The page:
The jihadi elite

Anne Applebaum notes that the terrorists we are seeing lately are from the upper crust.  She discusses the widow of the suicide bomber who killed the CIA agents in Afghanistan, a woman who is a well-known author in the Arab world, having written, among other things,  a book comparing Osama bin Laden to Che Guevara:

Bayrak is a shining example of what might be called the international jihadi elite: She is educated, eloquent, has connections across the Islamic world — Istanbul, Amman, Peshawar — yet is not exactly part of the global economy. She shares these traits not only with her husband — a doctor who was the son of middle-class, English-speaking Jordanians — but also with others featured recently in the news. Umar Farouk Abdulmutallab, for example, grew up in a wealthy Nigerian family and studied at University College London before trying to blow up a Northwest Airlines plane on Christmas Day. Ahmed Saeed Omar Sheikh (“Sheikh Omar”) was born in Britain and studied at elite high schools there and in Pakistan and dropped out of the London School of Economics before murdering American journalist Daniel Pearl in Pakistan in 2002. Army Maj. Nidal Hasan was born in Arlington, graduated from Virginia Tech and did his psychiatric residency at Walter Reed before killing 13 people in a shooting rampage at Fort Hood.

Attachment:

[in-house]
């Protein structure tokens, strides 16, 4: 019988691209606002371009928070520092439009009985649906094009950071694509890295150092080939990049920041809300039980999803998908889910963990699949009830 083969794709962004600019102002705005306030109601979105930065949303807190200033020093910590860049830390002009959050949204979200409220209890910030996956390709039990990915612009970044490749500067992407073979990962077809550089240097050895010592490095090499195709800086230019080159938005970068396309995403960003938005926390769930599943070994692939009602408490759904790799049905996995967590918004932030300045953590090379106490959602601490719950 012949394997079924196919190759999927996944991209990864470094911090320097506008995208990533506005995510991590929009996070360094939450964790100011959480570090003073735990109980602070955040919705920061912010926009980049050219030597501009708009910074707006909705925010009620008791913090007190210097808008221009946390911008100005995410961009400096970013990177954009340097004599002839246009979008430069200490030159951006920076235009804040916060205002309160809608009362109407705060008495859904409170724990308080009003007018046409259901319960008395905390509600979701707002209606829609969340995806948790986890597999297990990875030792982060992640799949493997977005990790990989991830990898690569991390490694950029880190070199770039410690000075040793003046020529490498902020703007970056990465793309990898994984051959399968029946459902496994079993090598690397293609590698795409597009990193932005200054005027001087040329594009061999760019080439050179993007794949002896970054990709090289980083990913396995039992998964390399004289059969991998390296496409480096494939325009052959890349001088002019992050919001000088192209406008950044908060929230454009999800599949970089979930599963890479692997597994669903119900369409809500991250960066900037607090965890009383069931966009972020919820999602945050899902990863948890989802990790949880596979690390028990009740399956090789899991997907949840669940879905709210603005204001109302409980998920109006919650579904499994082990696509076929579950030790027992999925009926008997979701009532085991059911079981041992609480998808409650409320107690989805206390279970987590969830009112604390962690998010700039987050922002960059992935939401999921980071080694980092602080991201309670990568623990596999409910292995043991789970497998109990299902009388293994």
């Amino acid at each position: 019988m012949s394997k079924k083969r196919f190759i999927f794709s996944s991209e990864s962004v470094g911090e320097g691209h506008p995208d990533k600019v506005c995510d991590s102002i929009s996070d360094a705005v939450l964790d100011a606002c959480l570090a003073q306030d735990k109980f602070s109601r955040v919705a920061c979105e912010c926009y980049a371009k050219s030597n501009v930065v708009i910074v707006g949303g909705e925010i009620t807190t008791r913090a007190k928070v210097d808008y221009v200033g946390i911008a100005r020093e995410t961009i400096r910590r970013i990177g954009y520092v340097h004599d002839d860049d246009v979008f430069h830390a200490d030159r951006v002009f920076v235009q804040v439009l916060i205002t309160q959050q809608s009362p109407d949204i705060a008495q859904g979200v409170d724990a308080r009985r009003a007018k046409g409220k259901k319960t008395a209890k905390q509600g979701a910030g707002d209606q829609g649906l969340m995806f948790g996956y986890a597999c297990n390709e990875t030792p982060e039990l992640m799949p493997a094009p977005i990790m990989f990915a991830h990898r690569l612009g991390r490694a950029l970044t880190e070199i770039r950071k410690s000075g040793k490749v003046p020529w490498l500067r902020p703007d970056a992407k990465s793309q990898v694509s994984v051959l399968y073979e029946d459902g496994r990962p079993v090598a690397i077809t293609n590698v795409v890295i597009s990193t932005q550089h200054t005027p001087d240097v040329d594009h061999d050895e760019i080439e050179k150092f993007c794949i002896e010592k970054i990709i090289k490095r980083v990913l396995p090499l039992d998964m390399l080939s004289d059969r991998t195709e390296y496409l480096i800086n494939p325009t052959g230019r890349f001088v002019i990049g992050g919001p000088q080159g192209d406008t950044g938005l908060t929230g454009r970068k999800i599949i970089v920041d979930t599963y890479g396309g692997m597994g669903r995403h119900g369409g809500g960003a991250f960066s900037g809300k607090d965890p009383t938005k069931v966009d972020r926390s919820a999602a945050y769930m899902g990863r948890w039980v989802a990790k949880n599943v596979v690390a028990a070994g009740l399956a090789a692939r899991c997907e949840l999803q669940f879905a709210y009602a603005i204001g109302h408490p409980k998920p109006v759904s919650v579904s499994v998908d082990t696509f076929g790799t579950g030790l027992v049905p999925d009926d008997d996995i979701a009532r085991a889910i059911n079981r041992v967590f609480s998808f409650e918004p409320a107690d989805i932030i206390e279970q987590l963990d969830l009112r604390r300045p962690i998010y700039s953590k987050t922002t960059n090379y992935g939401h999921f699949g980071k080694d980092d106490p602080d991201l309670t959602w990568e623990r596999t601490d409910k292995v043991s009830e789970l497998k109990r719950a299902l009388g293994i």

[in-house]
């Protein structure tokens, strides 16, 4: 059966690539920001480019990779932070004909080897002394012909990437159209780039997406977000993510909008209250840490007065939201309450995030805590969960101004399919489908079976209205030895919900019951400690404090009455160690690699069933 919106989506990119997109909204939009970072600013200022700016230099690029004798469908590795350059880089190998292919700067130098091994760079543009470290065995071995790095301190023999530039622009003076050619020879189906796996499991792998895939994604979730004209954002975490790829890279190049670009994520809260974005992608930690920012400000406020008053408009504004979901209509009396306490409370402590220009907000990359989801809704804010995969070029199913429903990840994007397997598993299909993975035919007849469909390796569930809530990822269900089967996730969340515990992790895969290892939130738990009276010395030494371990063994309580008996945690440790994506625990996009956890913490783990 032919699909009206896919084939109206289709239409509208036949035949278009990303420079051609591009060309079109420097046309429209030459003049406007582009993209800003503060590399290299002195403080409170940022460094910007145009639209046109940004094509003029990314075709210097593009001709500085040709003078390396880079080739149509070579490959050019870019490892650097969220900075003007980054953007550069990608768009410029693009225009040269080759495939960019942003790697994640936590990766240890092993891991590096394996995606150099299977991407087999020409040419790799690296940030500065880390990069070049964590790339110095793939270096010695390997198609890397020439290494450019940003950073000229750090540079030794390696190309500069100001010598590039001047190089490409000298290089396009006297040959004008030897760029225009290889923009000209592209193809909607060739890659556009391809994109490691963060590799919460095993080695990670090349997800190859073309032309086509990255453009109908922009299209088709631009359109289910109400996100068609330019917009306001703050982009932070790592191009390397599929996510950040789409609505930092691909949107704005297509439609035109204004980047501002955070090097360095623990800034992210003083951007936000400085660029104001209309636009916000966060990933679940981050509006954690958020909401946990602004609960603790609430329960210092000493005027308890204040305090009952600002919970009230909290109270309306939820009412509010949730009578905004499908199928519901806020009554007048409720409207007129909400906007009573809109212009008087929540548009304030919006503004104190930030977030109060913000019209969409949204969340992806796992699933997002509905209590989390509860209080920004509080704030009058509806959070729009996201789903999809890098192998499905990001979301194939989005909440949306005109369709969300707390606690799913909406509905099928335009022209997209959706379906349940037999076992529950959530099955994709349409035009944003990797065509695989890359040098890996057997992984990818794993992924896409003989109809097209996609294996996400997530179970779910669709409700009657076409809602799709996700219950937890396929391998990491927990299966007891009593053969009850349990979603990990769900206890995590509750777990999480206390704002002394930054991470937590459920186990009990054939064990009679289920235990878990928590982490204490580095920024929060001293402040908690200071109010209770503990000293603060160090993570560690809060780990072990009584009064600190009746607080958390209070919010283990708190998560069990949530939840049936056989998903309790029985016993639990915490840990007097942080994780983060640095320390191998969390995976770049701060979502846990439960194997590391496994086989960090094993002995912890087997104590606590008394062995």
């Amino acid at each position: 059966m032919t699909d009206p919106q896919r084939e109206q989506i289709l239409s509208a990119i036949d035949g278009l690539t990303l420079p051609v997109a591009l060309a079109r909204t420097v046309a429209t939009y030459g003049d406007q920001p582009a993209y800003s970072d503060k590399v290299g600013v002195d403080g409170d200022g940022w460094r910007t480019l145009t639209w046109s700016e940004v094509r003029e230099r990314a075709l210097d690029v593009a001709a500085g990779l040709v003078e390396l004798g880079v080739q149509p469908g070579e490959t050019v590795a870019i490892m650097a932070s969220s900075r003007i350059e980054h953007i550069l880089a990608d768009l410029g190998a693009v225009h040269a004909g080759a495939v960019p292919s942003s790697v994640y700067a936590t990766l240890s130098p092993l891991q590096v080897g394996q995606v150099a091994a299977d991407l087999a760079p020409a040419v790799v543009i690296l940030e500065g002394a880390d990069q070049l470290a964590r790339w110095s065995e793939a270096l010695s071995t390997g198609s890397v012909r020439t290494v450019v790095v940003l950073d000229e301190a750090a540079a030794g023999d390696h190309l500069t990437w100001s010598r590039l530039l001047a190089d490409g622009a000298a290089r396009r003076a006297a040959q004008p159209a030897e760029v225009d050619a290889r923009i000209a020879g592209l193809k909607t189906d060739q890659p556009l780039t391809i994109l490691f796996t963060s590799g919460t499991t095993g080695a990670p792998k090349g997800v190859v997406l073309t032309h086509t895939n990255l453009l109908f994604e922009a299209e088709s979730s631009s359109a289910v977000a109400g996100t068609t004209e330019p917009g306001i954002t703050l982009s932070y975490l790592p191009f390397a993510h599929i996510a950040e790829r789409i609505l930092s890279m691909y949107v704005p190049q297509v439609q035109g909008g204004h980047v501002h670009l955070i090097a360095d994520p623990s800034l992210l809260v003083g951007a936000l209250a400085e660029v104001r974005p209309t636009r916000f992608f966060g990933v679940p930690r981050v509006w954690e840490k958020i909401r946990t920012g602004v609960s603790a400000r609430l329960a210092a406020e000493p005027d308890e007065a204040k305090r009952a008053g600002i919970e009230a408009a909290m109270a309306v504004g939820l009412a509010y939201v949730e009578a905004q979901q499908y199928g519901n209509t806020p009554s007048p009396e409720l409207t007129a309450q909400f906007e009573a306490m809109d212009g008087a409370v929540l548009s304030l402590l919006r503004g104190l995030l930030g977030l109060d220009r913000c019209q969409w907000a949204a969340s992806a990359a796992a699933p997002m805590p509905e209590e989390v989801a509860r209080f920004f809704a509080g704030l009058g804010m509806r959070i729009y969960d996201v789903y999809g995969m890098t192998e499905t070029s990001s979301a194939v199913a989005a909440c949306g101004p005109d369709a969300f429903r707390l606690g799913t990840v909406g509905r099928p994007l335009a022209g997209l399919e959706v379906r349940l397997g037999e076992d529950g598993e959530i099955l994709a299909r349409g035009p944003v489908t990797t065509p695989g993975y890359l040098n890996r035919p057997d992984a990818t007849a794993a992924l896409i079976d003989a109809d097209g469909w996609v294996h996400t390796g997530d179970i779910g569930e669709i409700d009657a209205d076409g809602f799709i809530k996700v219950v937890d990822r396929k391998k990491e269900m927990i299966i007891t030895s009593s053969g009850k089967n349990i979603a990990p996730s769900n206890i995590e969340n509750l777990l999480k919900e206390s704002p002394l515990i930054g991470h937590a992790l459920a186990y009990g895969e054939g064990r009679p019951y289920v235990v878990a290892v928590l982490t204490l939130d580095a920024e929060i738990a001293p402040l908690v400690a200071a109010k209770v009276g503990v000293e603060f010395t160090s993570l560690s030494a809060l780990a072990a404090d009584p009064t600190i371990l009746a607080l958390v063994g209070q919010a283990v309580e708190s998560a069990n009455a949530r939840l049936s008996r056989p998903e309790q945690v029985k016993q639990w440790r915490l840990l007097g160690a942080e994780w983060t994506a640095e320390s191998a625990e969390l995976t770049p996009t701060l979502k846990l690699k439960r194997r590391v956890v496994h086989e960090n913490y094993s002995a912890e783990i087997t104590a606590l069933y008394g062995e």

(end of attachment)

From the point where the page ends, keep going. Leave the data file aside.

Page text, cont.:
These people are not the wretched of the Earth. Nor do they have much in common, sociologically speaking, with the illiterate warlords of Waziristan. They haven't emerged from repressive Islamic societies such as Iran, or been forced to live under extreme forms of sharia law, as in Saudi Arabia. On the contrary, they are children of ambitious, “Westernized” parents who sacrificed for their education — though they are often people who, for one reason or another, didn't “make it,” or didn't feel comfortable, in their respective societies. Perhaps it sounds strange, but they remind me of the early Bolsheviks, who were also educated, multinational and ambitious, and who also often lacked the social cachet to be successful. Lenin's family, for example, clung desperately to its status on the lowest rung of the czarist aristocracy.

With that bin Laden and Che association and the Bolshevik comparison, could radical Islam be the new Communism? That is to say, a revolutionary ideology to challenge that of Western democracy?

via Anne Applebaum – We need a smarter way to fight the jihadi elite – washingtonpost.com.


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